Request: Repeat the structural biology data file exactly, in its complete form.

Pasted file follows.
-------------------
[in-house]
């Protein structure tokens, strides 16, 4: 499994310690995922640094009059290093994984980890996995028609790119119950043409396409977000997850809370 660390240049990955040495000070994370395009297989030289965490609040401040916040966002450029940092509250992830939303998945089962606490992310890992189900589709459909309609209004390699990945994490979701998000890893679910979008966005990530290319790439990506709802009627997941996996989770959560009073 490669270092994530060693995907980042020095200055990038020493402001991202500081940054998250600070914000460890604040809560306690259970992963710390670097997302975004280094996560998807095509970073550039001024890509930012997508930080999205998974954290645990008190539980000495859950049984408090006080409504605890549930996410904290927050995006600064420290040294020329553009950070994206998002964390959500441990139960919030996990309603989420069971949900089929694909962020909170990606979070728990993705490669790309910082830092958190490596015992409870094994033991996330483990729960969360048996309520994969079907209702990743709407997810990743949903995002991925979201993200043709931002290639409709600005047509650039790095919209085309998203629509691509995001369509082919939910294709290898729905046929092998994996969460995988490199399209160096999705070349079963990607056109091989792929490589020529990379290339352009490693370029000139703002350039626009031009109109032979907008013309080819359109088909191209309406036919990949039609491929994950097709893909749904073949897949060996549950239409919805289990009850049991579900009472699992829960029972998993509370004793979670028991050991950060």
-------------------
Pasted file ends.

[in-house]
């Protein structure tokens, strides 16, 4: 499994310690995922640094009059290093994984980890996995028609790119119950043409396409977000997850809370 660390240049990955040495000070994370395009297989030289965490609040401040916040966002450029940092509250992830939303998945089962606490992310890992189900589709459909309609209004390699990945994490979701998000890893679910979008966005990530290319790439990506709802009627997941996996989770959560009073 490669270092994530060693995907980042020095200055990038020493402001991202500081940054998250600070914000460890604040809560306690259970992963710390670097997302975004280094996560998807095509970073550039001024890509930012997508930080999205998974954290645990008190539980000495859950049984408090006080409504605890549930996410904290927050995006600064420290040294020329553009950070994206998002964390959500441990139960919030996990309603989420069971949900089929694909962020909170990606979070728990993705490669790309910082830092958190490596015992409870094994033991996330483990729960969360048996309520994969079907209702990743709407997810990743949903995002991925979201993200043709931002290639409709600005047509650039790095919209085309998203629509691509995001369509082919939910294709290898729905046929092998994996969460995988490199399209160096999705070349079963990607056109091989792929490589020529990379290339352009490693370029000139703002350039626009031009109109032979907008013309080819359109088909191209309406036919990949039609491929994950097709893909749904073949897949060996549950239409919805289990009850049991579900009472699992829960029972998993509370004793979670028991050991950060």